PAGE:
WHO is Bill Clinton? Pundits are knee-deep in analysis during what is termed the interregnum in presidential leadership. Let's first look at who he is not.
He's not Jimmy Carter. Yes, he hails from the South and can talk Southern good-ol'-boy talk as well as Mr. Carter - when the occasion seems to call for it.
When I had my first meeting with Mr. Clinton - at a Monitor breakfast in Washington early in the pre-primaries period - he did remind me of Jimmy. His hair had a heaped-high blow-dry look a la the early Carter, and he had a similar, very engaging smile. Later Clinton's locks were shorn, as advisers told him that short hair was more acceptable to the electorate at large.
But Carter was really a very private person. He was superb at bringing people to his side with his populist message. Voters warmed to his promise of shaping a government in Washington "that is as good as the American people." They liked his independent style. He, too, promised change - and was elected.
Up close, though, Carter played a lone hand. He did turn to several of his old cohorts from Georgia to help him play it. But he was unable - or unwilling - to seek the cooperation of power players in Washington, particularly those in Congress, that he needed to get the job done.
Carter's independence brought about confrontation and deadlock. He was a president whose do-it-my-way style simply didn't work that well in Washington.
On the other hand, Bill Clinton is about as extroverted as anyone can be without overdoing it. Personal political skills are natural with him. He works the crowd with zest. He obviously loves to shake people's hands, pat their backs, kiss their babies. And as a governor he showed he was a master at working well and amiably with legislators who didn't agree with him.
Clinton isn't Lyndon Johnson either. Yes, Mr. Johnson persuaded balking senators and congressmen to go along with him. But while he could apply the sweet talk of promises as well as any politician, he was better known for the Johnson "treatment" - which was a little like the way he handled his dogs: by picking them up by their ears and shaking them.
There appears to be none of this meanness in Clinton, even though he's known for having a "short fuse." This flare-up of temper came out the other day as he complained about his aides not keeping the public away as he tried to get in a round of golf. But the early evidence is that the Clinton temper isn't often on display.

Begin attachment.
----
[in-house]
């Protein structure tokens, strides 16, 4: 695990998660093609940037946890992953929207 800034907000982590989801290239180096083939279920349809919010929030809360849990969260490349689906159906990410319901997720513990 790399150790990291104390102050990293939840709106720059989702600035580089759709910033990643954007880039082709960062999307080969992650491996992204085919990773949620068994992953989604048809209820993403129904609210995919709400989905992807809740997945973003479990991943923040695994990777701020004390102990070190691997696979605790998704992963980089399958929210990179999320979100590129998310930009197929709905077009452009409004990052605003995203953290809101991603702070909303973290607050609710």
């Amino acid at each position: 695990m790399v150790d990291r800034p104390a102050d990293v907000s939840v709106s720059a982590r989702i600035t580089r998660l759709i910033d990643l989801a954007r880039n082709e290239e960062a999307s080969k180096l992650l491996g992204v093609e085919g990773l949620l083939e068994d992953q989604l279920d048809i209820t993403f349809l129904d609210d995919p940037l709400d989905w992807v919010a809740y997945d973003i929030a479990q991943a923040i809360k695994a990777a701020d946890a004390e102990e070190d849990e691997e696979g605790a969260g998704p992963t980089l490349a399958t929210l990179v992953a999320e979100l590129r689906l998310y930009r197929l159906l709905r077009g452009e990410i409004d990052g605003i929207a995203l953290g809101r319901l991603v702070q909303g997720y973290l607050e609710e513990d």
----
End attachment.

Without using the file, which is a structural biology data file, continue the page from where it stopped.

Clinton is not John Kennedy - even though he evokes Mr. Kennedy with hand gestures and his promises of "getting the country moving again." Clinton, like Kennedy, likes to laugh and josh and can tell a good story. He, too, enjoys sports.
As presidents go, Kennedy possessed an incomparable wit. But, of course, he didn't play the saxophone. Ideologically, Kennedy leaned left, while Clinton professes a moderate bent.
Clinton is not Franklin Roosevelt either. Some observers, with no memory, are saying that Clinton, like FDR, has received a mandate for change. And even Clinton, before thinking better of it, was indicating that he, like Roosevelt, would work some spectacular changes during his first 100 days in office. Now, of course, he urges "patience" and says he merely will work as hard and as fast as he can.
Lest we forget: FDR was swept into office with a popular as well as electoral landslide, winning in many areas of the country that had never voted Democratic before. Also, that was before the economic safety net of social legislation that Roosevelt began to set up.
And in 1932, this country was in the Great Depression. So a depressed populace gave Roosevelt a true mandate. Armed with an unmistakable public demand, that charismatic, eloquent president went to work.
So while Bill Clinton in personality and style may remind us of others, he is really simply Bill Clinton, whose character and style and real ability will emerge in the mighty test ahead. The public seems to have come behind him - expectantly, of course, because he has promised a great deal. People naturally want him to be able to deliver. They have a big stake in his success.